SPEED IS IMPORTANT BUT…

The major focus of court reporting school is to write faster.  As a student, this process becomes ingrained in your psyche.  It is your quest.  You practice for months on end, pass a test, and the seemingly never-ending cycle continues.

Why does speed matter?  For one, it allows you to write comfortably.  Nothing is worse on an assignment, or more exhausting mentally and physically, than struggling to get every word and playing catch-up all day.  Having speed also allows you to write more cleanly, which will translate into better read-back on the job and less editing time afterward; and when you get more experience under your belt, you will be able to provide clean realtime feeds to counsel, a skill which is becoming more in demand with each passing day.  Lastly, speed matters because you will be in a better position to actually listen to the testimony that is unfolding before you and to learn what the lawsuit is about.  You will produce a better transcript if you understand the reason for the lawsuit and the parties’ positions on the issues.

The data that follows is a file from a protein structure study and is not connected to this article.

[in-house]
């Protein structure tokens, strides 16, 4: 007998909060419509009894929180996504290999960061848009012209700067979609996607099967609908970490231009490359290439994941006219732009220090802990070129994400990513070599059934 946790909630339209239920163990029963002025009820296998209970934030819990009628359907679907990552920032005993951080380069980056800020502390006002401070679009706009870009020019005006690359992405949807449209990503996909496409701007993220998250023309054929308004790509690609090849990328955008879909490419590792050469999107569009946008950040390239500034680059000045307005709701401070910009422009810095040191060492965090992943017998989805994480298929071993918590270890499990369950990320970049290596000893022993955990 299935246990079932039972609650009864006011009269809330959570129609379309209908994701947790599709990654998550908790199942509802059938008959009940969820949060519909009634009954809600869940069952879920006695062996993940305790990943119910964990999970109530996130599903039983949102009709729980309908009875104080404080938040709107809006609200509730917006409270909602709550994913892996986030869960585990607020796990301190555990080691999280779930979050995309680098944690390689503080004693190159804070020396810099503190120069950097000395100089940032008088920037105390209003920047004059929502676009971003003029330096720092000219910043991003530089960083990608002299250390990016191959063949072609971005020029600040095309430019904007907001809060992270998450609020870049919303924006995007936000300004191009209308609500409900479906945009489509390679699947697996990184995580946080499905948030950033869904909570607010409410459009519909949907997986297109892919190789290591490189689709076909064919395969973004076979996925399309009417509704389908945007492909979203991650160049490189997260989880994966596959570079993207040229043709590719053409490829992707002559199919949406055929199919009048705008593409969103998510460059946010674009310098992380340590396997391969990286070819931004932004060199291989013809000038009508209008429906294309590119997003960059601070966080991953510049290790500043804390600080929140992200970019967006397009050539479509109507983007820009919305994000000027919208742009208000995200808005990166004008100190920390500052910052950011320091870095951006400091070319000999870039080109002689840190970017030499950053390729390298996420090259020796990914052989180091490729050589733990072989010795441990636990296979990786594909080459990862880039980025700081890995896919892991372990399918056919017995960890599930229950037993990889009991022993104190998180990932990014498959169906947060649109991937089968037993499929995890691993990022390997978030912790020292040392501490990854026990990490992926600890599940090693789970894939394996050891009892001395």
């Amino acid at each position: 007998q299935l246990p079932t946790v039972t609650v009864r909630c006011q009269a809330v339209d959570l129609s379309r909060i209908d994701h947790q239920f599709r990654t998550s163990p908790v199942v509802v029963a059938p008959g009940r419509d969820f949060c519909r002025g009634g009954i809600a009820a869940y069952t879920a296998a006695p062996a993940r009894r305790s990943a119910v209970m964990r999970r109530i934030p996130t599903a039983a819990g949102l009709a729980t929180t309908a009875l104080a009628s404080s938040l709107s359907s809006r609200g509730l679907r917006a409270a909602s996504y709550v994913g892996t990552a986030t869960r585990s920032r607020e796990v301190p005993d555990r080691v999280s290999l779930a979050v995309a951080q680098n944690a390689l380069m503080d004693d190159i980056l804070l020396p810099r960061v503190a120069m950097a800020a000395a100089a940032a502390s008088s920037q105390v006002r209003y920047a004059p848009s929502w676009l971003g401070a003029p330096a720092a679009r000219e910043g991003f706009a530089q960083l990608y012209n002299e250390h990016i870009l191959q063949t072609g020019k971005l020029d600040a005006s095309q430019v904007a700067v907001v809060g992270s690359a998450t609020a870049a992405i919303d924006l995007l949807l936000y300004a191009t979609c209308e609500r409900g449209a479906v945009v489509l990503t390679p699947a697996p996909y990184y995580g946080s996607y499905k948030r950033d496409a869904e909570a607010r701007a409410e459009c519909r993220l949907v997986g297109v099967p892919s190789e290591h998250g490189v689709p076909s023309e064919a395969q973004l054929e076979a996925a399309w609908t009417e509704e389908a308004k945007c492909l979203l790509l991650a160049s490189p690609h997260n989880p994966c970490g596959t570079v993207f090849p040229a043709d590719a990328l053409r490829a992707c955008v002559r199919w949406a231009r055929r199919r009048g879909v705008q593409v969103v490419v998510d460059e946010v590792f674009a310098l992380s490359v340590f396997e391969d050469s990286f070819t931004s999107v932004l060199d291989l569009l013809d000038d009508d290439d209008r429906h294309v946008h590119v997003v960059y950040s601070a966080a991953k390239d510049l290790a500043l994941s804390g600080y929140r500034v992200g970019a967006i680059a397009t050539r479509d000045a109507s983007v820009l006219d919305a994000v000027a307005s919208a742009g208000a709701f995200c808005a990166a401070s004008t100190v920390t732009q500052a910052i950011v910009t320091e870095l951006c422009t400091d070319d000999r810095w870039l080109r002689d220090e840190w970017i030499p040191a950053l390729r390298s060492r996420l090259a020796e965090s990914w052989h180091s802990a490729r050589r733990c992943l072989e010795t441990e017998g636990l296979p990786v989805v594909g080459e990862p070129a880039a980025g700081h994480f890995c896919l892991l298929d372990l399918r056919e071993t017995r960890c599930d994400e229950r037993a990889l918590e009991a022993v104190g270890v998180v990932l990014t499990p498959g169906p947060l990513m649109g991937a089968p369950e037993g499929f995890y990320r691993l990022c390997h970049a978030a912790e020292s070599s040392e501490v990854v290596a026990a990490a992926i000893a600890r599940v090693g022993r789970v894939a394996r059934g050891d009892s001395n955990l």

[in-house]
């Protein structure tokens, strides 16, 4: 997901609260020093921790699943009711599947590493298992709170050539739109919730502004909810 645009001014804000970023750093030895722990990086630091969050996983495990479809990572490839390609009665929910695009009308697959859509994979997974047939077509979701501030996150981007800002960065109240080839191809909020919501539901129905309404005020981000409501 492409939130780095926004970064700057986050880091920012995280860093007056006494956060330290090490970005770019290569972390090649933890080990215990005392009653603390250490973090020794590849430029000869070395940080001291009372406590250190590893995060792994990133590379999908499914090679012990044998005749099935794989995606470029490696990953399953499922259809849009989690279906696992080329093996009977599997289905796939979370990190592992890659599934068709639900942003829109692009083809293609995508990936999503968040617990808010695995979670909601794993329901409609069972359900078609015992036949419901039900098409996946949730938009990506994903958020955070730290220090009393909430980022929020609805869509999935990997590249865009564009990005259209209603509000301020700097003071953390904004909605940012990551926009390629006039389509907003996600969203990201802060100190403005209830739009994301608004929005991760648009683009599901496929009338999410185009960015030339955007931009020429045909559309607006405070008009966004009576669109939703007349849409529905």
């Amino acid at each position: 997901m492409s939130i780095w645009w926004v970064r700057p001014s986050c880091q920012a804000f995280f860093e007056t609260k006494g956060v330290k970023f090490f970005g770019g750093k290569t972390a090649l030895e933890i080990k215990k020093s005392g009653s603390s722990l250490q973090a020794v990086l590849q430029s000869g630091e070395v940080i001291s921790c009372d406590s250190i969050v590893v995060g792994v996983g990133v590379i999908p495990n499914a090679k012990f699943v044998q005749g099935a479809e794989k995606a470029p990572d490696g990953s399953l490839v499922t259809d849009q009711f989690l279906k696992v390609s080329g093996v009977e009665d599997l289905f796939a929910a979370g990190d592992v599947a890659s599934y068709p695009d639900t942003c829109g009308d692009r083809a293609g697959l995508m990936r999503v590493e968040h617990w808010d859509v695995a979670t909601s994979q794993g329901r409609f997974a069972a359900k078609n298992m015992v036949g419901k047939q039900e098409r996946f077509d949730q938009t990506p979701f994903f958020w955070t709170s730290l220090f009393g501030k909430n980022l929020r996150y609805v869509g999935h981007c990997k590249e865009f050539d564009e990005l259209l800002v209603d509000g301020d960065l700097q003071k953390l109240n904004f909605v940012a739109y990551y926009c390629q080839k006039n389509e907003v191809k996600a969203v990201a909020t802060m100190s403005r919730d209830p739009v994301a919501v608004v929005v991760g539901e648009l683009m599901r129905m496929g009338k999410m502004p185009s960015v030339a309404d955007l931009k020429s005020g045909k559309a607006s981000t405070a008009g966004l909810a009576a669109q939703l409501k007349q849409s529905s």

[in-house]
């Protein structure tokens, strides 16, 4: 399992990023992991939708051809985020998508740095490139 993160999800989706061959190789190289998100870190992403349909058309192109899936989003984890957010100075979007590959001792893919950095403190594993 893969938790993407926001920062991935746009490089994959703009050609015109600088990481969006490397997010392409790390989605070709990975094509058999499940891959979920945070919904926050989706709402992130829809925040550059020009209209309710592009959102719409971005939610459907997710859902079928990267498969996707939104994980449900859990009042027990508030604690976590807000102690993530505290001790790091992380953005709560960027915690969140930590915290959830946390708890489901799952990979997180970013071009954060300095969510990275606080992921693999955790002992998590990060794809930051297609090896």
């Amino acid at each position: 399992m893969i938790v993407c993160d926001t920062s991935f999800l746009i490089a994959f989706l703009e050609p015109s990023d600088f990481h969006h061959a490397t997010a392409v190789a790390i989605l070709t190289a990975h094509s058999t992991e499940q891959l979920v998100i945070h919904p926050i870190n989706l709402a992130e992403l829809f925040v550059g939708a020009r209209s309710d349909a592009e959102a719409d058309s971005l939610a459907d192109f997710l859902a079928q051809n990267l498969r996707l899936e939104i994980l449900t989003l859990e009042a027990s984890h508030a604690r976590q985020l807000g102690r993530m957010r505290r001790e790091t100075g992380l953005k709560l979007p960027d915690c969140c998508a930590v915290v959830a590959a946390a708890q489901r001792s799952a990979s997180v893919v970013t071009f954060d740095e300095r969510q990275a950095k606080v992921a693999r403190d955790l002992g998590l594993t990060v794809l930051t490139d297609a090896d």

Having adequate speed is one thing; having a speed cushion is even better.  A cushion will help you hang on during the fast spurts, endure very long-winded technical answers, and accurately record heated arguments between counsel in colloquy.

In a nutshell, having speed puts you in control.  You will be able to report all day with less stress and with confidence knowing you are getting the job done.  The truth is, and working reporters will tell you, that you can never write fast enough.  There are some witnesses that challenge even the most experienced reporters, which is why many continue to practice long after they have graduated from school.

So it may surprise you to learn that, as crucial as speed is, it isn’t everything!  What good does it do if you can write at 225 wpm but you don’t know how to punctuate or if you have inadequate word knowledge and choose the wrong word in context?  Your work product is being examined by intelligent and discerning people.  You wouldn’t want your reputation tarnished by errors, in black and white, for all to see.

Court reporting is part science and part art.  The science is the technical aspect of writing the words on your machine.  The art is using every tool at your disposal, along with your judgment and experience, to produce a transcript that accurately reflects what transpired.  This is your core responsibility.  A reporter must be competent in both areas, the science and the art, to be successful.